You should be able to get there using FIRSTDATE and CALCULATETABLE perhaps. So, something along the lines of:

IF(Dates[workingday]=1,startdate,FIRSTDATE(CALCULATE(VALUES(Dates[Date]),Dates[workingday]=1,Dates[Date]>startdate)))

Basically, return the first date from the [Date] column in Dates table that is filtered down to workingday=1 and a date > the startdate. I did not build the model and test this formula.

Tuesday, January 12, 2016 6:44 PM
• Actually not very simple.
```=MINX(
FILTER(
DimDate
&& CALCULATE(
SUM( DimDate[WorkingDay] )
,DATESBETWEEN(
DimDate[Date]
,DimDate[Date]
)
)
,DimDate[Date]
)```

MINX() takes a table and an expression. It evaluates the expression in its second argument for each row in the input table, and returns the minimum value across all those rows.

Now let's get to the meat of this guy, the FILTER().

FILTER() takes a table and creates a row context by iterating through each row of that table. It evaluates its second argument in each row context of that iteration. It returns a table composed only of those rows for which the second argument returns true.

The table we filter is DimDate. What's the logical condition we evaluate? It's a combination of two conditions combined with the logical and operator, &&.

The first condition that must be true is that the value of DimDate[Date] on the current row of FILTER()'s iteration must be strictly greater than the value of EARLIER( Task[StartDate] ). EARLIER() allows us to refer to an outer row context. We have a row context from Task, the table where this calculated column is evaluated. The FILTER() row context exists within this outer row context. EARLIER() refers to the start date of the current row in iteration through Task.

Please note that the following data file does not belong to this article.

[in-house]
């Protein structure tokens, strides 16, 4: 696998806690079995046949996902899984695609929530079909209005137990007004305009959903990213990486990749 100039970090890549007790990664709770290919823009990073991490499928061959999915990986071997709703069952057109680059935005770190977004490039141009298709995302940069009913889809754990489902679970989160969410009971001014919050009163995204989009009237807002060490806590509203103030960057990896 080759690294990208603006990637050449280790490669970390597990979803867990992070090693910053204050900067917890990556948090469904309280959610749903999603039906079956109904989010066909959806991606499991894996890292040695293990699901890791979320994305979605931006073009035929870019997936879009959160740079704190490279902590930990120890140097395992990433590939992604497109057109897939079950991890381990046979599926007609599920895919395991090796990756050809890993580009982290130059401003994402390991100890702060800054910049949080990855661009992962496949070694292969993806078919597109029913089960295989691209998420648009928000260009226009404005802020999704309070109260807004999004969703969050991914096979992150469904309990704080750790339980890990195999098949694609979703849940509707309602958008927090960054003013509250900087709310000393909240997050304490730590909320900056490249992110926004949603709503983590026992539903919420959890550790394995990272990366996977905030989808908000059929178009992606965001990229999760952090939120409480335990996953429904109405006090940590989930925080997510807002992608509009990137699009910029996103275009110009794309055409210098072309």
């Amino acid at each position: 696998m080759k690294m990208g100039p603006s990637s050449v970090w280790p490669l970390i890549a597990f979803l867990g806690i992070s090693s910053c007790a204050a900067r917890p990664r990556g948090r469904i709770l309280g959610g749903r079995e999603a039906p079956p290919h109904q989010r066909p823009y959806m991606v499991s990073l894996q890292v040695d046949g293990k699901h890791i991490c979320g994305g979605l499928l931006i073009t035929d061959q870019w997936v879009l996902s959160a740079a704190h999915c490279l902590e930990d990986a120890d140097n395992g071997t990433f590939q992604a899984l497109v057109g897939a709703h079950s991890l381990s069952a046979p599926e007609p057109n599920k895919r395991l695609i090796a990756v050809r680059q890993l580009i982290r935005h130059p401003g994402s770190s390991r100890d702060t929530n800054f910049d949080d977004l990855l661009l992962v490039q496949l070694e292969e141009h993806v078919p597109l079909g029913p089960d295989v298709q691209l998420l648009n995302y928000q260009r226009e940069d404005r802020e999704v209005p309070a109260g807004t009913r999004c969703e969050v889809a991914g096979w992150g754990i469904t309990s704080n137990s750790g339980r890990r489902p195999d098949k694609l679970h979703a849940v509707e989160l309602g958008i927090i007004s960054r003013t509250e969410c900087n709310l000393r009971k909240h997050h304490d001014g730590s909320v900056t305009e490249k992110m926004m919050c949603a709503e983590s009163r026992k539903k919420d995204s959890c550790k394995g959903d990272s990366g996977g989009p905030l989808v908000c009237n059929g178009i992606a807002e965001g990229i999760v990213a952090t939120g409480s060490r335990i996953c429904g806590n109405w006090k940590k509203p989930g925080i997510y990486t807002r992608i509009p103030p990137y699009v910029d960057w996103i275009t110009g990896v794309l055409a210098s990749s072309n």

So we have dates greater than Task[StartDate]. Now we need to test the other half of that logical and.

CALCULATE() takes an expression to evaluate in its first argument. It takes a series of arguments after that to create a filter context in which to evaluate the first expression.
Our expression is SUM( DimDate[WorkingDay] ). The filter context we set up is evaluated once for every row in DimDate.

DATESBETWEEN() takes a reference to a column that contains contiguous, nonrepeating dates, and returns all dates between (inclusive) a start date and end date passed as arguments. The start date we pass is again EARLIER( Task[StartDate] ), but with 1 added (this is to exclude [StartDate] itself, because DATESBETWEEN() uses inclusive endpoints).

The end date for DATESBETWEEN() is DimDate[Date]. This is evaluated in the current row context of FILTER()'s iteration. Thus, for every row in DimDate we create a DATESBETWEEN() with a start date of Task[StartDate] and an end date of DimDate[Date]. These many filter contexts are used to evaluate SUM( DimDate[WorkingDay] ).

SUM( DimDate[WorkingDay] ) should be equal to the days we expect the task to take - referenced with EARLIER( Task[DaysToComplete] ).

This FILTER() will return the first date that is a valid end-date based on [DaysToComplete] as well as an adjacent, contiguous range of dates strictly greater than that date that have [WorkingDay] = 0. If a Friday is a valid end date, Saturday and Sunday would be included in the output of FILTER() as well.
Thus, the MINX() to get the first such date.

Screen with sample model and data. There's an active relationship between Task[StartDate] and DimDate[Date], but that is unnecessary for this to work. GNet Group BI Consultant

• Proposed as answer by Wednesday, January 13, 2016 6:07 AM
• Marked as answer by Wednesday, January 13, 2016 11:55 AM
Tuesday, January 12, 2016 6:51 PM
• Thank you for the quick and extensive responses. Sorry I wasn't clear about what I was trying tot build. Our user wants to make a report of all the tasks containing the startdate, number of days that is allowed to complete the task and a new calculated field 'enddate' that is based on the first two fields, but only counting working days.

The above looks very prommissing I will try this today.

Thanks.

** update: Implemented the solution of Greg2178, works perfectly!

• Edited by Wednesday, January 13, 2016 11:55 AM
Wednesday, January 13, 2016 9:40 AM